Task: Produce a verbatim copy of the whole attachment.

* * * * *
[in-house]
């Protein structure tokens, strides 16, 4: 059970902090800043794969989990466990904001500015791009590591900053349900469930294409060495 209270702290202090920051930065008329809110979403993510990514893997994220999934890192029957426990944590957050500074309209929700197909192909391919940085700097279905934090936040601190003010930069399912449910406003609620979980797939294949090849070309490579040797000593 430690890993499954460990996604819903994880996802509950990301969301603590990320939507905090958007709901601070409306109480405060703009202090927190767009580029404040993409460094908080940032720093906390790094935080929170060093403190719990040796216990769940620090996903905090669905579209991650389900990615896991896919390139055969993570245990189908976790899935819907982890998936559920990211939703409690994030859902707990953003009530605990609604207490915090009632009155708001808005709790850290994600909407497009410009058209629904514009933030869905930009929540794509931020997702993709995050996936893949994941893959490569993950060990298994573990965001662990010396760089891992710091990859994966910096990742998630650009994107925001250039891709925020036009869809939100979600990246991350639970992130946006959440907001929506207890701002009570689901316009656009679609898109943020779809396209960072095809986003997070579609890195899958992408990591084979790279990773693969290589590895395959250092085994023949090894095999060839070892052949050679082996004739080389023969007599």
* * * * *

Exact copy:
[in-house]
């Protein structure tokens, strides 16, 4: 059970902090800043794969989990466990904001500015791009590591900053349900469930294409060495 209270702290202090920051930065008329809110979403993510990514893997994220999934890192029957426990944590957050500074309209929700197909192909391919940085700097279905934090936040601190003010930069399912449910406003609620979980797939294949090849070309490579040797000593 430690890993499954460990996604819903994880996802509950990301969301603590990320939507905090958007709901601070409306109480405060703009202090927190767009580029404040993409460094908080940032720093906390790094935080929170060093403190719990040796216990769940620090996903905090669905579209991650389900990615896991896919390139055969993570245990189908976790899935819907982890998936559920990211939703409690994030859902707990953003009530605990609604207490915090009632009155708001808005709790850290994600909407497009410009058209629904514009933030869905930009929540794509931020997702993709995050996936893949994941893959490569993950060990298994573990965001662990010396760089891992710091990859994966910096990742998630650009994107925001250039891709925020036009869809939100979600990246991350639970992130946006959440907001929506207890701002009570689901316009656009679609898109943020779809396209960072095809986003997070579609890195899958992408990591084979790279990773693969290589590895395959250092085994023949090894095999060839070892052949050679082996004739080389023969007599």